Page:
Paul Brady returns with his extensive repertoire to Vicar St

Born in Strabane, Northern Ireland, on the border with the Irish Republic, he was exposed to a wide variety of music from an early age.

A Fifties child, his first sounds were the Swing, Jazz, Show tunes and light opera of his parents generation.

Then Rock ‘n Roll, 60’s pop and Motown, Blues, R’n’B and Country and Western. Through all this ran the potent flavour of Irish traditional music and song.

Learning the piano, initially by ear, his early heroes were Jerry Lee Lewis, Winifred Atwell and Fats Domino. By the age of eleven he had taken up the guitar and soon learned every lick Chuck Berry and Hank Marvin played.

Mid-teens saw him take summer jobs playing piano and guitar in Bundoran, a seaside resort in nearby County Donegal.

But it was around 1965 in Dublin that he began to develop as a singer and performer joining, while still at college, a succession of R’ n B / Soul bands, The Kult, The RootzGroup and Rockhouse, covering the songs of Ray Charles, James Brown, Junior Walker and blues legends like Muddy Waters, Howlin’ Wolf and Chuck Berry.

The 60’s in Dublin saw the renewal of interest in Irish traditional music and gave birth to the first wave of Irish ballad groups like The Clancy Brothers, The Dubliners, Sweeney’s Men and The Johnstons.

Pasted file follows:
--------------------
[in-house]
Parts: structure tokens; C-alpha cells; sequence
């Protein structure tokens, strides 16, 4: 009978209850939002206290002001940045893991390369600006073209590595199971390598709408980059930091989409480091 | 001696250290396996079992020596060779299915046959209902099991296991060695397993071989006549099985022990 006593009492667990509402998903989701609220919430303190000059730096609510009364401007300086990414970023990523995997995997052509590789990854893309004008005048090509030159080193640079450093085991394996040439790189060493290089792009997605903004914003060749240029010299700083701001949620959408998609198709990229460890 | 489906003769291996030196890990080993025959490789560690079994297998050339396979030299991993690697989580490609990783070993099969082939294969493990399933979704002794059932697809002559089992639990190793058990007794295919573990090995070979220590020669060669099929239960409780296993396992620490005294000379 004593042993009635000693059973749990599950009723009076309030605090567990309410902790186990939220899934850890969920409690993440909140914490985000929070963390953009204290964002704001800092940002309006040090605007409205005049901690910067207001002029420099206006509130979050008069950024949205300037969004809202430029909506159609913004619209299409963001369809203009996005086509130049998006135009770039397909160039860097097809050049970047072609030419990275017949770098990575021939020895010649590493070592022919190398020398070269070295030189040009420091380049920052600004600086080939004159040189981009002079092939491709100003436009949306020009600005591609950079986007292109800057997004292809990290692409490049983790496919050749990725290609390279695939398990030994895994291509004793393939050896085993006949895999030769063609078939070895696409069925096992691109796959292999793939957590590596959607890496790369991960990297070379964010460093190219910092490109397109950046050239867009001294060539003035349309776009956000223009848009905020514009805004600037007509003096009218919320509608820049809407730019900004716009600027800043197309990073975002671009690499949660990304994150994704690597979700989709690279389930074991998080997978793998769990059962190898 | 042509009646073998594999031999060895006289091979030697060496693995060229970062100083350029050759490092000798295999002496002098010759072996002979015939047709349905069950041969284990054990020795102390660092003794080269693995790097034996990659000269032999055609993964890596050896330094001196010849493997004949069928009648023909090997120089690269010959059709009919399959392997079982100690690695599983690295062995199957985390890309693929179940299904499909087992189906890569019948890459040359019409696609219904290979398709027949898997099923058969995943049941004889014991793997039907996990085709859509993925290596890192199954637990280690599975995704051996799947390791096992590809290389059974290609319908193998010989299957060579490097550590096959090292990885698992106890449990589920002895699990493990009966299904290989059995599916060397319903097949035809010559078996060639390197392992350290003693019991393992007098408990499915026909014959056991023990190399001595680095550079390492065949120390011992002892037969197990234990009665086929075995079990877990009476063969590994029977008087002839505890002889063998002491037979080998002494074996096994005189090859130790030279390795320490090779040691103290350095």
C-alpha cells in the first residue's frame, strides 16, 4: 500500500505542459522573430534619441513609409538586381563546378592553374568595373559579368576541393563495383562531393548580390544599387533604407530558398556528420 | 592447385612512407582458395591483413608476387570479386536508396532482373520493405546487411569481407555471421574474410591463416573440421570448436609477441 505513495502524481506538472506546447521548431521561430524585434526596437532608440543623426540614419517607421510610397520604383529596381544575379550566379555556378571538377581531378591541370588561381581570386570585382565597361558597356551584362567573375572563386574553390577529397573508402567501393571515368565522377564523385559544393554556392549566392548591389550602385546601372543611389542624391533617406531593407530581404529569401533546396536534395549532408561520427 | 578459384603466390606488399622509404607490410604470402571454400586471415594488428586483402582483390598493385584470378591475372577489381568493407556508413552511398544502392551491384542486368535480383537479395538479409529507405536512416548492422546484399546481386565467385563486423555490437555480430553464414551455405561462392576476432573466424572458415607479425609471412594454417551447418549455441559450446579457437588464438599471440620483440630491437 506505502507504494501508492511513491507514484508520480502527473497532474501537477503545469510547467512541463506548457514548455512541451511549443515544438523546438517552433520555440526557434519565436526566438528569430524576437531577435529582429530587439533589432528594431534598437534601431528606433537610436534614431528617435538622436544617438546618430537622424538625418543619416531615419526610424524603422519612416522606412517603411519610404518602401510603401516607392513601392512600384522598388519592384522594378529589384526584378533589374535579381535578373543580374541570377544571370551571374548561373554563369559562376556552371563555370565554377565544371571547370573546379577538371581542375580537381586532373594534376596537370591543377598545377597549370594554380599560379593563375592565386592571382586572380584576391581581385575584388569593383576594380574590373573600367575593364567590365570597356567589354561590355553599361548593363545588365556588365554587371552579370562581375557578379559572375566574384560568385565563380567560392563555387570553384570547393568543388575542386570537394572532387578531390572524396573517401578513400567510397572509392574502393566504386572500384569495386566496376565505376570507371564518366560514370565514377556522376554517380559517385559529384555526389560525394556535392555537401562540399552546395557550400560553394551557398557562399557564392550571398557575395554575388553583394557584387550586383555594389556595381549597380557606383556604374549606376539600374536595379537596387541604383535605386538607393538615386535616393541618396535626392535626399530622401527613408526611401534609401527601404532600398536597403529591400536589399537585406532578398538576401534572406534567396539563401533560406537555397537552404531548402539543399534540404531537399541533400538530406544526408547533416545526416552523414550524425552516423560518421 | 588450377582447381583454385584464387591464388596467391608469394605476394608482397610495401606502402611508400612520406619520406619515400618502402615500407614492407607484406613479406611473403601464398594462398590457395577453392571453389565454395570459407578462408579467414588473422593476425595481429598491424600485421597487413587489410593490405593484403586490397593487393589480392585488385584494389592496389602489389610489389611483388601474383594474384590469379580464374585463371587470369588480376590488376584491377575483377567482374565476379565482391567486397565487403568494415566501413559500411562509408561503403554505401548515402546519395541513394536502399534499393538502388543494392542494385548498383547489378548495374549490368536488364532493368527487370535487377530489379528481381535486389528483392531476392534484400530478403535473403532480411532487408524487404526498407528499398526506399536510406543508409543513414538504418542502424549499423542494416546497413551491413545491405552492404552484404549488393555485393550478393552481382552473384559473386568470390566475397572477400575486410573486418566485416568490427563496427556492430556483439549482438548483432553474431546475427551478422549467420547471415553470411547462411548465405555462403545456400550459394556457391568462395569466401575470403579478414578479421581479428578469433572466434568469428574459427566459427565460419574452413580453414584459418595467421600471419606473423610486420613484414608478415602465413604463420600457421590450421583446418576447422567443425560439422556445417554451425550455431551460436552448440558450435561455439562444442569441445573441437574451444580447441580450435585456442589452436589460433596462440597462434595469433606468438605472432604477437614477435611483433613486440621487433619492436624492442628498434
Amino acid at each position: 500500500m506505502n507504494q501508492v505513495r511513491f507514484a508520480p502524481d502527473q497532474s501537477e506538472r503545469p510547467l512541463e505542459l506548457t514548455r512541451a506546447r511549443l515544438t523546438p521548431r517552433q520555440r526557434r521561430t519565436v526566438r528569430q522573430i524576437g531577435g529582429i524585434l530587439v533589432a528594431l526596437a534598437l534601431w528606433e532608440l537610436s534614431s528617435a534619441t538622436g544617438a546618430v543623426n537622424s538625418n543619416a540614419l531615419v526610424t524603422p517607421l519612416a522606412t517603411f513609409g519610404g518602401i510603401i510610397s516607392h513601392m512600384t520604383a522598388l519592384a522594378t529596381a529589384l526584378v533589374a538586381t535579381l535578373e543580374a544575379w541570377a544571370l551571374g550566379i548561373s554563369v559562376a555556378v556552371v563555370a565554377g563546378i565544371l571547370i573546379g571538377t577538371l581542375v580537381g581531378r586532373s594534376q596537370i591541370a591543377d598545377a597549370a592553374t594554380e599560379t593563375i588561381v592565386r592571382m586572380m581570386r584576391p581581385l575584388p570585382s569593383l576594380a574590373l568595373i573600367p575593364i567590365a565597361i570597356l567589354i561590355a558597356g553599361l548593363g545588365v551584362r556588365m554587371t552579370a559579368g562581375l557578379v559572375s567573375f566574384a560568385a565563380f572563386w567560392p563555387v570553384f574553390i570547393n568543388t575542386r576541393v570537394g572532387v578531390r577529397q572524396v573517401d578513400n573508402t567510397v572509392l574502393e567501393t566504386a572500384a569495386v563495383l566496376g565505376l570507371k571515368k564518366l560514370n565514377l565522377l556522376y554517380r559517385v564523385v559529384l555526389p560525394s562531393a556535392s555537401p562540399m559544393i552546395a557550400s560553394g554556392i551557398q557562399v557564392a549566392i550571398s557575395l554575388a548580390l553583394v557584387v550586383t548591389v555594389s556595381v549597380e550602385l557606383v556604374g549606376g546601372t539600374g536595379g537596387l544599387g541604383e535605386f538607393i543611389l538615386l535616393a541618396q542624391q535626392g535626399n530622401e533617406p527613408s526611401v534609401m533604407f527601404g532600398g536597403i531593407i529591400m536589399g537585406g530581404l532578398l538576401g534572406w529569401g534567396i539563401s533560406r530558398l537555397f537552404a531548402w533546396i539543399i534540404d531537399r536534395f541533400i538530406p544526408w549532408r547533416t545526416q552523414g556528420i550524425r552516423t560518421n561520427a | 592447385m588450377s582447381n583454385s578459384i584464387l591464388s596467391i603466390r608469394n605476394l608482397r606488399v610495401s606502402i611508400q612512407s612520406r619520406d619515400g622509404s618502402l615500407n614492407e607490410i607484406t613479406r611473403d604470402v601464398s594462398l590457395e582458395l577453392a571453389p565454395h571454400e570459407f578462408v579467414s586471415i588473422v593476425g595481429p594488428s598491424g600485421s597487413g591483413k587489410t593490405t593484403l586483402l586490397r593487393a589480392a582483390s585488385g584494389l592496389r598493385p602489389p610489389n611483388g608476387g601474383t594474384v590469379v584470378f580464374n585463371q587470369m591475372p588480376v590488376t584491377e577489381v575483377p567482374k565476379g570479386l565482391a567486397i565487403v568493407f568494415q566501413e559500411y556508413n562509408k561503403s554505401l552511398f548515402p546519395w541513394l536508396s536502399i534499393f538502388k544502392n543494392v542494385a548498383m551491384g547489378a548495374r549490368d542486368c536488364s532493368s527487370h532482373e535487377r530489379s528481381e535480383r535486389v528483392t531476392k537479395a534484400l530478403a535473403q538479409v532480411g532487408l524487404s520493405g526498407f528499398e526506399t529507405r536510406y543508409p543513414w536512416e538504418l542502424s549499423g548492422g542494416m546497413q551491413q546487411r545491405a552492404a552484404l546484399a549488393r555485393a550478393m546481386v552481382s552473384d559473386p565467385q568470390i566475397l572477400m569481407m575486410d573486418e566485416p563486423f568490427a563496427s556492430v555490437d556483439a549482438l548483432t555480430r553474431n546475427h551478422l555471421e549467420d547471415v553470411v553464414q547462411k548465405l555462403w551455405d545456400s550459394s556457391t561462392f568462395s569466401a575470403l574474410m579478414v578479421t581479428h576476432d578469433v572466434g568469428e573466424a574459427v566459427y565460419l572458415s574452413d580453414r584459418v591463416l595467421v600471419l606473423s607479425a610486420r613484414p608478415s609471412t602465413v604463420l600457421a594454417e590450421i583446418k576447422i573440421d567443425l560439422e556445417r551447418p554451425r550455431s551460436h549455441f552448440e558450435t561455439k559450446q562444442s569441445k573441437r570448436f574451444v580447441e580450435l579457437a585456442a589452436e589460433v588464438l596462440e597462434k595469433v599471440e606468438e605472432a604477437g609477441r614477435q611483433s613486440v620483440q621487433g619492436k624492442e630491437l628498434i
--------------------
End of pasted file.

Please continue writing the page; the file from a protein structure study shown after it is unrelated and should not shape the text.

Soon Paul became swept up in this exciting current and quitting college, joined the latter band to record seven albums between 1967 and 1973. Newly released compilations of the best of these have recently appeared.

Moving to London in Jan ’69, The Johnstons established themselves as one of the most sought after folk groups throughout the UK in concert, radio and TV in the folk boom of the time.

After a period in New York (1972-3) where the band members eventually parted ways, Paul returned to Dublin in 1974 to join Planxty, the premier Irish folk band of the early ’70’s the band that also launched the solo careers of Andy Irvine, Liam O’ Flynn, Donal Lunny and Christy Moore.

From ’76 to ’78 he played as a duo with Andy Irvine, a relationship which produced Andy Irvine and Paul Brady, an album loved at the time and still sought after in CD form.

The next few years saw him establish his popularity and reputation as one of Ireland’s best interpreters of traditional songs.

His versions of great ballads like Arthur McBride and The Lakes of Pontchartrain were definitive and are still being asked for by audiences today. By the end of the ’70’s however, he found himself back at the same crossroads once too often and eager for change.

After an acclaimed solo folk album Welcome Here Kind Stranger (1978) which won the Melody Maker Folk Album of the year, he decided it was time to move on. Surprising most observers at the time, he released Hard Station (1981).

Self-penned, the album lyrically reflected the personal changes he was undergoing and musically was a highly original reworking of his earlier influences, Irish folk music taking a back seat for the time being.

Those more traditional voices that would have preferred him to stay as he was were soon replaced by praise for a record that is now accepted as a classic of Irish rock.

The albums which followed, True For You (1983), Back To The Centre (1985), Primitive Dance (1987), Trick Or Treat (1991) and Spirits Colliding (1995) collectively established Paul as the pre-eminent Irish singer-songwriter of his generation.